The election aside –I still have to compartmentalize that disaster – I feel more at peace. More alive. And more hopeful than I have. Part of it is through acceptance; letting go. And part of it is a desire to live the best life I can going forward. Why not? The Do was instrumental in this. As is much of the reading I’m drawn to. In fact, it seems books show up at the most serendipitous times. I’m currently working through ‘Designing your Life’ by Bill Burnett and Dave Evans – just out this fall! I recommend you work through it too. It’s about surfacing options rather than accepting the one solution staring at you. It’s about applying design thinking to your life. You don’t need to be a designer to do this and it can help spark positive change.
I often share this article on why most change initiatives fail: it’s because change causes physical pain in the brain and only through focus and repetition can you transfer this new change from one part of the brain to another. Remember how hard you had to think when learning to drive? It’s like that.
Even as I write this and ponder possibility – I am a dreamer at heart, and innately curious – I know there will be bumps on the journey. And it is always a journey. I’d like to call this texture. But I believe it’s how we face such bumps that makes us stronger. Here’s to navigating such with grace and style.
Whenever I travel for business I try to explore the city I’m in by taking walks before and after taking care of business. Naturally I take a camera with me. Jay Maisel always said that if you always have a camera with you, you never have to go out to take pictures. Certainly I always have a camera via my phone and I use that extensively, posting those images to Instagram and Mundaily. However, for what I’ll share on in this space, I’m making a rule that none can come from a phone but from a proper camera.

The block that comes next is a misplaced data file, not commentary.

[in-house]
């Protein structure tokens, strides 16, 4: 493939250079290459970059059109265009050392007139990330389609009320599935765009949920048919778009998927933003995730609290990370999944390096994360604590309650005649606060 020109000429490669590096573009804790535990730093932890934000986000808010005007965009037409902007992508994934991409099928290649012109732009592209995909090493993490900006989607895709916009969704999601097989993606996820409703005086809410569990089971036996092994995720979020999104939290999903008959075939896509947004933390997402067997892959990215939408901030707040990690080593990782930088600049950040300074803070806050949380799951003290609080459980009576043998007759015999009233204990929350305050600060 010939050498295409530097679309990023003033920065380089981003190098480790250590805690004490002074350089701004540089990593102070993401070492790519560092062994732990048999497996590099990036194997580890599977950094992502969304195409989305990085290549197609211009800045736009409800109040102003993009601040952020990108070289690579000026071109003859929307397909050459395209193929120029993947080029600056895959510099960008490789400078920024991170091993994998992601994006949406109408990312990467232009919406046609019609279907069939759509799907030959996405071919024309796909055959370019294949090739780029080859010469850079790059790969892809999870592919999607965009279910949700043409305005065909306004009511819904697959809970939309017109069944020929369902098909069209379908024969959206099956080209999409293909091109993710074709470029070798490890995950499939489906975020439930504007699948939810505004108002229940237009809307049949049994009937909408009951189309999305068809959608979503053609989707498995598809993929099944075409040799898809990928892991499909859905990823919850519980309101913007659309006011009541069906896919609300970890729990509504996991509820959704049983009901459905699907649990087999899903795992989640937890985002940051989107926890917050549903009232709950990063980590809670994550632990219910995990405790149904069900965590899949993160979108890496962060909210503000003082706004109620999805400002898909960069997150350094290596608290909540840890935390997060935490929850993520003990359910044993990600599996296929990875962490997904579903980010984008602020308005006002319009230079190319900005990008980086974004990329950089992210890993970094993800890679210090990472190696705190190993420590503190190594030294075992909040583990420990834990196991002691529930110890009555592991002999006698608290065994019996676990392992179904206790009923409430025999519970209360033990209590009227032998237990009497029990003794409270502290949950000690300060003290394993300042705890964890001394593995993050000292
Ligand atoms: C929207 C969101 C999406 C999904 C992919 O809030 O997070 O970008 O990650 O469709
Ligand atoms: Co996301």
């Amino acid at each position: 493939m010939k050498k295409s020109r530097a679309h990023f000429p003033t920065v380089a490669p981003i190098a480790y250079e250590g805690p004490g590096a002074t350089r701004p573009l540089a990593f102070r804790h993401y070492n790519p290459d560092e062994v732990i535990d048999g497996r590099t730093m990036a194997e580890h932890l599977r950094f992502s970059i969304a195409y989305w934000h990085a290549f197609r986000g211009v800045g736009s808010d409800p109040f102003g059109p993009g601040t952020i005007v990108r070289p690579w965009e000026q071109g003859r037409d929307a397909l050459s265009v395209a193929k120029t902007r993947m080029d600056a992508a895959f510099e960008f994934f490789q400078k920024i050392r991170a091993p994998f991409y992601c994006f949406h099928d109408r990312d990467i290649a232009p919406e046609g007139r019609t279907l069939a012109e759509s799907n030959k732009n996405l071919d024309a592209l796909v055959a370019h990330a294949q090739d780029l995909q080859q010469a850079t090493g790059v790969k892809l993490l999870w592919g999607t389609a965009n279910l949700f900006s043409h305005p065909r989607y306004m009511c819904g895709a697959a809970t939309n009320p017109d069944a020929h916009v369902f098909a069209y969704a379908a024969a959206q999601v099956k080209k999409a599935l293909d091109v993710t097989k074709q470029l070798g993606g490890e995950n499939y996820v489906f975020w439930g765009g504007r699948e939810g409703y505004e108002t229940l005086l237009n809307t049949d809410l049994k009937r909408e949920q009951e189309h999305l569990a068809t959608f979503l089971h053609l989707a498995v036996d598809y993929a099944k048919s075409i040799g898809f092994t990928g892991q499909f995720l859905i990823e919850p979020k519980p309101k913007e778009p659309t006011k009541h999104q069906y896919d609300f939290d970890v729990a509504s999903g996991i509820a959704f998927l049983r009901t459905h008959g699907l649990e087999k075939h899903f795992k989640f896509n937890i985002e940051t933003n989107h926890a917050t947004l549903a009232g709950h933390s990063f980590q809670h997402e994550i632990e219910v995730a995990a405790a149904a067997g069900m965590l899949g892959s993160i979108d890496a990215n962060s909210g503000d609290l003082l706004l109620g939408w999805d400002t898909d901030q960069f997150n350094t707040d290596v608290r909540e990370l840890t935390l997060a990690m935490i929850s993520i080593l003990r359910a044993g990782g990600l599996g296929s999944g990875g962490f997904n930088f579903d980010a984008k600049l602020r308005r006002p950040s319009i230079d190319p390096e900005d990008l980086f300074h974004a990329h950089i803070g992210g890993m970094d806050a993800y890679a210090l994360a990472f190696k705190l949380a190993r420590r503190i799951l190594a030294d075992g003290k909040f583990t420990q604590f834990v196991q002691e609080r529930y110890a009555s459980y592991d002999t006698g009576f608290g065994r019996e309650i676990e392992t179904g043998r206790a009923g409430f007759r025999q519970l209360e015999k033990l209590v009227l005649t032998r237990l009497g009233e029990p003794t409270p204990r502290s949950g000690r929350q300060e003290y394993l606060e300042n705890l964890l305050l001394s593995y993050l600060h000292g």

In most any city, you can find interesting places. Last October found me in Vienna, which happens to be visually richer than many and thus I was more prolific. Most are in and around the city, however I had a beautiful fall Sunday to explore the Wachau Valley west of Vienna on bike. It was nothing short of magical.
In this edit, I enjoy assembling juxtapositions of color and subject that add more personality to the images than if they were shown singularly. They’re all about light, color and gesture – three qualities Jay impressed upon me during a workshop long ago in Aspen, Colorado.
In 2014, inspired by others who do the same, I started thinking about the three words that would guide my work and life in the coming year. Here are the three simple – but potentially hard – words to live by this year.
I spend much time thinking about things and visualizing outcomes, good and bad. I try to consider all possible scenarios in the hopes that I can avoid pitfalls, overcome obstacles and ensure positive results. Planning is good. Avoiding irrational, hasty decisions is also good. But the reality is that you can’t predict the future. No amount of visualization and thinking will account for every possible outcome. Only by doing will you achieve your goals. Thinking begets more thinking. So after I think, this year I must do.
Seth Godin wrote in Linchpin about the importance of shipping. We can always make excuses for why we can’t finish something. There’s always one more thing we can and should do before we let something go. But that’s just our brains making excuses for why we can’t finish. And I’m as guilty of this as others. There are many unfinished personal projects I put off until tomorrow because they’re not ‘finished’. Or I make up reasons for why I can’t finish them today. It’s time to ship or delete the project.
In all the thinking and visualizing about the future I tend to do, I forget to enjoy the moment. In the past, I’ve called this being more present. This one was inspired by “Miracle in the Andes” by Nando Parrado, which I read last week. It’s the story of the 72 days survivors of a 1972 plane crash endured on glacier. In the book, Nando wrote about how every day he could take another breath was another day he was alive. Before this, he took much for granted. In the midst of doing and shipping, I commit to enjoying the process.
I can’t say I’ve been entirely successful the past two years with my three words. They’re a framework for living and something I think about from time to time. The more we do things, the more they become a habit and thus I continue with these three new words for 2016.